In 1968, the Soviet economist and demographer Boris Urlanis started a national conversation in the Soviet Union with his article “Beregite muzhchin!” or “Save the Men!” in the popular journal Literaturnaia gazeta. The essay, translated here, points out the increasingly troubling imbalance in male and female health as men were dying, on average, eight years earlier than women. Urlanis calls for attention to accidents and lifestyle problems (smoking and drinking, as featured in propaganda posters) as well as a nationwide set of health institutions centered on male health. The essay precipitated a flood of essays, letters, commentaries, cartoons, and even a movie under the same title.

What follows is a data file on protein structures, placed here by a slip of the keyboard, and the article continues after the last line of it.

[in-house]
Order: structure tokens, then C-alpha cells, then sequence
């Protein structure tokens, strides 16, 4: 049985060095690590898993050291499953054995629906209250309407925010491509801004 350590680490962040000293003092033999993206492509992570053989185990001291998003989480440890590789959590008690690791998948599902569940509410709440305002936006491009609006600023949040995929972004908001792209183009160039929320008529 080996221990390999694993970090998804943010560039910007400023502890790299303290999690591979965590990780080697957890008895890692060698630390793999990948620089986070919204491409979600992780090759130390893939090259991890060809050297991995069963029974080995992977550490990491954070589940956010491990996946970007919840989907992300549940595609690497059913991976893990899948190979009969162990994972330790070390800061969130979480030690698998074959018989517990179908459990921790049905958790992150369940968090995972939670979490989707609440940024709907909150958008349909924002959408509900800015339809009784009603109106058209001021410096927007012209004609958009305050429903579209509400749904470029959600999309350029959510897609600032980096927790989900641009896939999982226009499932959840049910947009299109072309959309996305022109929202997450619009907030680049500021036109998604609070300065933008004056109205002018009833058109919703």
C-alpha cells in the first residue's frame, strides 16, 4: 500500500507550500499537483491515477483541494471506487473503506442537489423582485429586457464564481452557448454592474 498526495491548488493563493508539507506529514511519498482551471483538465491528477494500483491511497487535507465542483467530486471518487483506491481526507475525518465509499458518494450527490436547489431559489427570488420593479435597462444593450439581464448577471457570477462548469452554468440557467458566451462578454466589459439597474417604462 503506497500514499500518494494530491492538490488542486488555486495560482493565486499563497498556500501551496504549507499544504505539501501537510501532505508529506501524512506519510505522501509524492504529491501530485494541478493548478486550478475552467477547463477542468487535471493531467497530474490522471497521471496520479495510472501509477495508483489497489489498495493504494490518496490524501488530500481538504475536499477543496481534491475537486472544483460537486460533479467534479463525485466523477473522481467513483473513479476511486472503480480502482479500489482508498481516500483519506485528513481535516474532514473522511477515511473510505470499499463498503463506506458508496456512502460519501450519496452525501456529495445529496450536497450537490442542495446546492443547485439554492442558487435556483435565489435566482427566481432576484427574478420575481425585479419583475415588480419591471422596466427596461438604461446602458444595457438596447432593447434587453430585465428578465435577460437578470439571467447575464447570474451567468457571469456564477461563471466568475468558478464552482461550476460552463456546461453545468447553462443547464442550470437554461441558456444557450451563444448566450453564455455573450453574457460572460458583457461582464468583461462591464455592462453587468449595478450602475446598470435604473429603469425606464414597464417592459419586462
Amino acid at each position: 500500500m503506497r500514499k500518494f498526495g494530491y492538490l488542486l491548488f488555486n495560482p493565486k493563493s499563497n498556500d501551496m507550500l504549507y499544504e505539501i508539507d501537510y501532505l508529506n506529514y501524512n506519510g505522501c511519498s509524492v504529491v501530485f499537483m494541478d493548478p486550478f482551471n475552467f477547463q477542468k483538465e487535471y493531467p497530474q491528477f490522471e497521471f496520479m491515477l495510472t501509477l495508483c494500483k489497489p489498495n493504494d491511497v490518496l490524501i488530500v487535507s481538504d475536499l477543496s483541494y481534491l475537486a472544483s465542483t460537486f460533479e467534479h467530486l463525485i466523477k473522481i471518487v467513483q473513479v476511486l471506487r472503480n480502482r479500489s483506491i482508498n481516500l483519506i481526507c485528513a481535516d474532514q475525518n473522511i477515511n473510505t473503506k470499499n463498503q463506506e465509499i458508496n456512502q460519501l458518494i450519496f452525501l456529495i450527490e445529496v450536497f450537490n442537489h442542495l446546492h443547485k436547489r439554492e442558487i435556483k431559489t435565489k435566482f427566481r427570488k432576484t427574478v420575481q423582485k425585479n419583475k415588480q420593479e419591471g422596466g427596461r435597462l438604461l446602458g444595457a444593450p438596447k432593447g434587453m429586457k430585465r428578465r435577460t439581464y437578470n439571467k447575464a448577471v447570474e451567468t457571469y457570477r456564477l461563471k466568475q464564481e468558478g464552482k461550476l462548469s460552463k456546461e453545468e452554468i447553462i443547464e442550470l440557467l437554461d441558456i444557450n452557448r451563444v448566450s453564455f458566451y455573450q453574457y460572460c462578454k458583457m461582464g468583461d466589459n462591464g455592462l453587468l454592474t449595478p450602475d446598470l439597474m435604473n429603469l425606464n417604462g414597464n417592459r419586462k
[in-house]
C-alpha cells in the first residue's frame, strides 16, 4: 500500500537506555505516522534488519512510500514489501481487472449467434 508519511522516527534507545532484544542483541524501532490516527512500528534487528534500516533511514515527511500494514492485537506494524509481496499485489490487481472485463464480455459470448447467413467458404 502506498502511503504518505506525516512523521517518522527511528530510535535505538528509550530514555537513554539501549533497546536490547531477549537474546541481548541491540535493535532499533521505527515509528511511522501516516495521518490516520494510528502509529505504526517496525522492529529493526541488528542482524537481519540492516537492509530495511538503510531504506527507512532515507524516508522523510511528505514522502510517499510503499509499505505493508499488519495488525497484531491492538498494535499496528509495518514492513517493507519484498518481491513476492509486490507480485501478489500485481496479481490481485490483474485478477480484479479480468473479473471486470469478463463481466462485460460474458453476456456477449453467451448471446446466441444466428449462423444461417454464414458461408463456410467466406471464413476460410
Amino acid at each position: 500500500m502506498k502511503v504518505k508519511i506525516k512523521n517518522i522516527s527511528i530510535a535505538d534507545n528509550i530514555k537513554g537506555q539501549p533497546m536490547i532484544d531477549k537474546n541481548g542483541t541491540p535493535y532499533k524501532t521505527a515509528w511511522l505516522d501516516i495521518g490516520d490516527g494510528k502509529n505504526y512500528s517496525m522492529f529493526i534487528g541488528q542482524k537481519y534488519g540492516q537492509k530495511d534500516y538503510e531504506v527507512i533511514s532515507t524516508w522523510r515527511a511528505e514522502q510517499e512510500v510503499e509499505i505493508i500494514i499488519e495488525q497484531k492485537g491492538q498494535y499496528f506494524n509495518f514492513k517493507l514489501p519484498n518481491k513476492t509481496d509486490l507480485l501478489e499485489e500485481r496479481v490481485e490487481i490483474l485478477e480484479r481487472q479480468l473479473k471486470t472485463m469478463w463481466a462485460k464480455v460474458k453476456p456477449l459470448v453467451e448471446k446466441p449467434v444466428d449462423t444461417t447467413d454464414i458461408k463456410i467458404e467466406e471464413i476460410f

Tricia Starks is associate professor of history at the University of Arkansas. She is the author of The Body Soviet: Propaganda, Hygiene, and the Revolutionary State (University of Wisconsin Press, 2008) and Smoking under the Tsars: A History of Tobacco in Imperial Russia (Cornell University Press, 2018). With Matthew P. Romaniello, she coedited Tobacco in Russian History and Culture: From the Seventeenth Century to the Present (Routledge, 2009) and Russian History through the Senses: From 1700 to the Present (Bloomsbury, 2016). E-mail: email@example.com